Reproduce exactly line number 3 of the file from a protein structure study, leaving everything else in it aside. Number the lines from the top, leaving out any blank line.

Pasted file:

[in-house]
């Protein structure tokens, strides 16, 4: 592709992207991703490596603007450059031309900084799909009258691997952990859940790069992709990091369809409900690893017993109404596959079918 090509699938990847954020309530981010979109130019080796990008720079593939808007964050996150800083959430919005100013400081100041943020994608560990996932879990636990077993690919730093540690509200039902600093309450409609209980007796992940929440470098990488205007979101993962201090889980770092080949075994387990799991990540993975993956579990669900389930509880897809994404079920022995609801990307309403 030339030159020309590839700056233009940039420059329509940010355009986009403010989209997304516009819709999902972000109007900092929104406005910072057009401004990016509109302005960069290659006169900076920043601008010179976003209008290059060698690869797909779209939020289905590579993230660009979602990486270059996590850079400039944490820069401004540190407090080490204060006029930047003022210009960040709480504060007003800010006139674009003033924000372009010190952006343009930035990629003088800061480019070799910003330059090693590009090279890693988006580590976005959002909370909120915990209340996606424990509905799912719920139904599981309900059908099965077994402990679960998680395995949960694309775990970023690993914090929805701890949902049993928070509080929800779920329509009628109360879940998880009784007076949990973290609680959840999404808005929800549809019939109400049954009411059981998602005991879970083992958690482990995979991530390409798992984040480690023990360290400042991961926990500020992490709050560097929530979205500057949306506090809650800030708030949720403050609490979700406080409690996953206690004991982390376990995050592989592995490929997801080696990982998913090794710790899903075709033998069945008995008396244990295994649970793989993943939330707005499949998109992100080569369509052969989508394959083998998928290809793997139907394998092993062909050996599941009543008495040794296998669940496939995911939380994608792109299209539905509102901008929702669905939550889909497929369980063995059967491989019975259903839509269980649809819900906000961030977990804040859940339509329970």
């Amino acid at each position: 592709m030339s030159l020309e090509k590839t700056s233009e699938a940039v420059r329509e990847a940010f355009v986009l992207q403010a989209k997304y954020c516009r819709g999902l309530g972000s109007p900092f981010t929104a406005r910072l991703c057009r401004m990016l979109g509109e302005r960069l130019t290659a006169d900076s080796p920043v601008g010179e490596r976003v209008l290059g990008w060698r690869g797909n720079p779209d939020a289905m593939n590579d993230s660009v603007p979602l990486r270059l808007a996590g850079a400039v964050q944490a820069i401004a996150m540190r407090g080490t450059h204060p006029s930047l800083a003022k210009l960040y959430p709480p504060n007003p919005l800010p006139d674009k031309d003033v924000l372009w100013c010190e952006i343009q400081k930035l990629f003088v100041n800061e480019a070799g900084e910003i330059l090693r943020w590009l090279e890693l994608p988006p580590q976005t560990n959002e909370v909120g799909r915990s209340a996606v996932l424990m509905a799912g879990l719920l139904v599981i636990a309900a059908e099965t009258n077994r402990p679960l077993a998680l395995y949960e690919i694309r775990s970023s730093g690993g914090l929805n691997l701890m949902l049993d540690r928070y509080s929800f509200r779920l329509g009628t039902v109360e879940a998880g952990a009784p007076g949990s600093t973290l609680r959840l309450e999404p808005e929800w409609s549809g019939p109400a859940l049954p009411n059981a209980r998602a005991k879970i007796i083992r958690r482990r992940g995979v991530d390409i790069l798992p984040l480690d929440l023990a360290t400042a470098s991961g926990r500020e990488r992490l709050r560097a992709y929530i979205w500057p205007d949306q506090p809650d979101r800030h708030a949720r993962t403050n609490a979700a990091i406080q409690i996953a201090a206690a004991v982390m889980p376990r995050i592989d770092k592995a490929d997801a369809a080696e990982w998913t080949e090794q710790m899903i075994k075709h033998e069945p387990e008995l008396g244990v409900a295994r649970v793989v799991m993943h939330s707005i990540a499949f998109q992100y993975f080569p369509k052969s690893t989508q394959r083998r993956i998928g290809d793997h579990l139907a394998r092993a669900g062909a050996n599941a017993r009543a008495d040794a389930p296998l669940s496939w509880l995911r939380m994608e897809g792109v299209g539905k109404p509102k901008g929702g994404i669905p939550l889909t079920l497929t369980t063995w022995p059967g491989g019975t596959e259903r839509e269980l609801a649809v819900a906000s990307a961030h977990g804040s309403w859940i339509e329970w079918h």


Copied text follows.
């Amino acid at each position: 592709m030339s030159l020309e090509k590839t700056s233009e699938a940039v420059r329509e990847a940010f355009v986009l992207q403010a989209k997304y954020c516009r819709g999902l309530g972000s109007p900092f981010t929104a406005r910072l991703c057009r401004m990016l979109g509109e302005r960069l130019t290659a006169d900076s080796p920043v601008g010179e490596r976003v209008l290059g990008w060698r690869g797909n720079p779209d939020a289905m593939n590579d993230s660009v603007p979602l990486r270059l808007a996590g850079a400039v964050q944490a820069i401004a996150m540190r407090g080490t450059h204060p006029s930047l800083a003022k210009l960040y959430p709480p504060n007003p919005l800010p006139d674009k031309d003033v924000l372009w100013c010190e952006i343009q400081k930035l990629f003088v100041n800061e480019a070799g900084e910003i330059l090693r943020w590009l090279e890693l994608p988006p580590q976005t560990n959002e909370v909120g799909r915990s209340a996606v996932l424990m509905a799912g879990l719920l139904v599981i636990a309900a059908e099965t009258n077994r402990p679960l077993a998680l395995y949960e690919i694309r775990s970023s730093g690993g914090l929805n691997l701890m949902l049993d540690r928070y509080s929800f509200r779920l329509g009628t039902v109360e879940a998880g952990a009784p007076g949990s600093t973290l609680r959840l309450e999404p808005e929800w409609s549809g019939p109400a859940l049954p009411n059981a209980r998602a005991k879970i007796i083992r958690r482990r992940g995979v991530d390409i790069l798992p984040l480690d929440l023990a360290t400042a470098s991961g926990r500020e990488r992490l709050r560097a992709y929530i979205w500057p205007d949306q506090p809650d979101r800030h708030a949720r993962t403050n609490a979700a990091i406080q409690i996953a201090a206690a004991v982390m889980p376990r995050i592989d770092k592995a490929d997801a369809a080696e990982w998913t080949e090794q710790m899903i075994k075709h033998e069945p387990e008995l008396g244990v409900a295994r649970v793989v799991m993943h939330s707005i990540a499949f998109q992100y993975f080569p369509k052969s690893t989508q394959r083998r993956i998928g290809d793997h579990l139907a394998r092993a669900g062909a050996n599941a017993r009543a008495d040794a389930p296998l669940s496939w509880l995911r939380m994608e897809g792109v299209g539905k109404p509102k901008g929702g994404i669905p939550l889909t079920l497929t369980t063995w022995p059967g491989g019975t596959e259903r839509e269980l609801a649809v819900a906000s990307a961030h977990g804040s309403w859940i339509e329970w079918h």